Popular

Photo by Valeriia Kogan on Unsplash

Colorless chemicals were developed and mixed in varying ratios to dye hair.

A couple of years ago, finding a strand of grey hair meant visiting the parlor to cover it up. Women and men refused to admit their age, and refused to let it show. Be it moustache, eyebrows, or hair on the head, it was dyed a luscious black, or reddish-brown for those who wanted to go natural. Today, the trend of coloring hair has nothing to do with age. Young boys and girls sport bright colors and hairstyles, which is now a marker of how modern one can be.

This notion of modernity associated with neon streaks and an almost gothic look originates from the ancient Egyptian civilization, where it was considered fashionable to look different from the natural features one was born with. Kohl, lipstick, perfume, and makeup were the inventions of those who hoped to live even after death. Likewise, they were the first people to discover hair dye. Initially, they dyed their hair black, to cover the grey. They used compounds that were extracted from plants, but some of them were lethal. So, they took to extracting the color from fermented leeches.

Keep Reading Show less
Photo by Wikimedia Commons

One of the bookshop at Daryaganj, Chandni Chowk, Delhi.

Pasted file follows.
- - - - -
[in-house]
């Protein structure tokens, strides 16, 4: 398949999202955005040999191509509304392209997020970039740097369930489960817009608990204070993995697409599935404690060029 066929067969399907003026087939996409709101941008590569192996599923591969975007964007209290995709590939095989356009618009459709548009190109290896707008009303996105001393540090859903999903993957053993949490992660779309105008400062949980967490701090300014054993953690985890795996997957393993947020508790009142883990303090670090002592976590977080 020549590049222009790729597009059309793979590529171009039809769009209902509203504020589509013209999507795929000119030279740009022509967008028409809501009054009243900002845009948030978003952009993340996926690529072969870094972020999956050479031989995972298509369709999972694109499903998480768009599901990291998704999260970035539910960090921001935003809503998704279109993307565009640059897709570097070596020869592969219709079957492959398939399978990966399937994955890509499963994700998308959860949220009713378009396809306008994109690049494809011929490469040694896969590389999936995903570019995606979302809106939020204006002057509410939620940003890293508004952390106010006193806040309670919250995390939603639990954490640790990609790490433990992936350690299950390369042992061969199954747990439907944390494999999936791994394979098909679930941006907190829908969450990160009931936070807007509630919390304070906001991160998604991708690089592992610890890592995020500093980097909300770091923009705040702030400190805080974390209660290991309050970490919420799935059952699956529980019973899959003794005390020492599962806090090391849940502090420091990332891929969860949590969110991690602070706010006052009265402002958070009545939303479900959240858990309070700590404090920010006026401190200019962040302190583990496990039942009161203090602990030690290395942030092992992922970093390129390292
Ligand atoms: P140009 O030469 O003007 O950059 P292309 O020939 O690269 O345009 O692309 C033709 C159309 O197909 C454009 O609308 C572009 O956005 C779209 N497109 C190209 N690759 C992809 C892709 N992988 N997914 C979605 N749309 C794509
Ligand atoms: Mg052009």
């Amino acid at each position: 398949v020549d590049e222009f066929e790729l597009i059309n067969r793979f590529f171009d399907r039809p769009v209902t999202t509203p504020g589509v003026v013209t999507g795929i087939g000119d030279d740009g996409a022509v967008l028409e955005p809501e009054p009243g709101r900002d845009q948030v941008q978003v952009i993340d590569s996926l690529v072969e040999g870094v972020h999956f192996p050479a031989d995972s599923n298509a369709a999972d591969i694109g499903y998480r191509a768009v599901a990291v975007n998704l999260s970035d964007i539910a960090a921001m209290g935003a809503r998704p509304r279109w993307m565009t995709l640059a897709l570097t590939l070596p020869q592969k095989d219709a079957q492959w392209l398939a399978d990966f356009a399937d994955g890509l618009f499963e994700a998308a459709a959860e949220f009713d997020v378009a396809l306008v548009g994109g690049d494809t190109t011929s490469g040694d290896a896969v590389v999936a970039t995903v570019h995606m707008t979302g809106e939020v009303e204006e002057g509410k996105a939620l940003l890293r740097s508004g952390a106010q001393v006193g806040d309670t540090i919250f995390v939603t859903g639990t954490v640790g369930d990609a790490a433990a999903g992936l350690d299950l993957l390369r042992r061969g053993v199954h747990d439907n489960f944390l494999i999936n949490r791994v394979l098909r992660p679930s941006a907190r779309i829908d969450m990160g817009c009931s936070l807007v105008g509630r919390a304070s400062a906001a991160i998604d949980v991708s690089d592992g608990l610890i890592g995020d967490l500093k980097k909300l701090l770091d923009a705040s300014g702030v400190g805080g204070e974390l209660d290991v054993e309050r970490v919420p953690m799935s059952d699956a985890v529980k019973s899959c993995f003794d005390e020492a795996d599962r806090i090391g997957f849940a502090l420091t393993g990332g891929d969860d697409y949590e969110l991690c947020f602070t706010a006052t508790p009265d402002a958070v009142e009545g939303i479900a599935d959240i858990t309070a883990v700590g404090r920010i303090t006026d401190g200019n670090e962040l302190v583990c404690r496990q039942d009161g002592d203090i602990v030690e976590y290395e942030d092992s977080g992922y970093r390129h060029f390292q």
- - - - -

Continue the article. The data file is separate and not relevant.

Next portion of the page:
The history of Daryaganj goes back to the era of Mughal dynasty, and so its history is as old as the old city of Shahjahanabad, now Chandni Chowk. Interestingly, this market was known as Faiz Bazaar in the Mughal era and was considered as an important commercial place.

In fact, at that time this area was very posh, and had beautiful houses on both sides of a stream from a hauz (meaning, water storage tank) flowing down the centre. Not only this, trees were lined up for shade and it looked like a marvellous garden had been turned into a market.

Keep Reading Show less
Photo by Ehimetalor Akhere Unuabona on Unsplash

Numerous young people carry on involving themselves with social media without even bothering to consider its effect on them.

Social media is an umbrella term that encompasses all apps, websites, and blogs that allow people from all over the world to interact through the internet. Anyone who wishes to use any social media platform must first sign up and then sign in to view content and communicate with other members of that social media platform. Facebook, Twitter, Instagram, WhatsApp, LinkedIn, and Snapchat are commonly used social media platforms. Social media, like all technological advancements, has both advantages and disadvantages.

Social media has become an essential aspect of life for many youths in today's society. Numerous young people carry on involving themselves with social media without even bothering to consider its effect on them. The consequences may be both good and bad at times. When it comes to the negative impact of social media on teenagers, the majority of the time, they are unfavourable if the activity is not linked with a commercial or professional objective.

Keep reading... Show less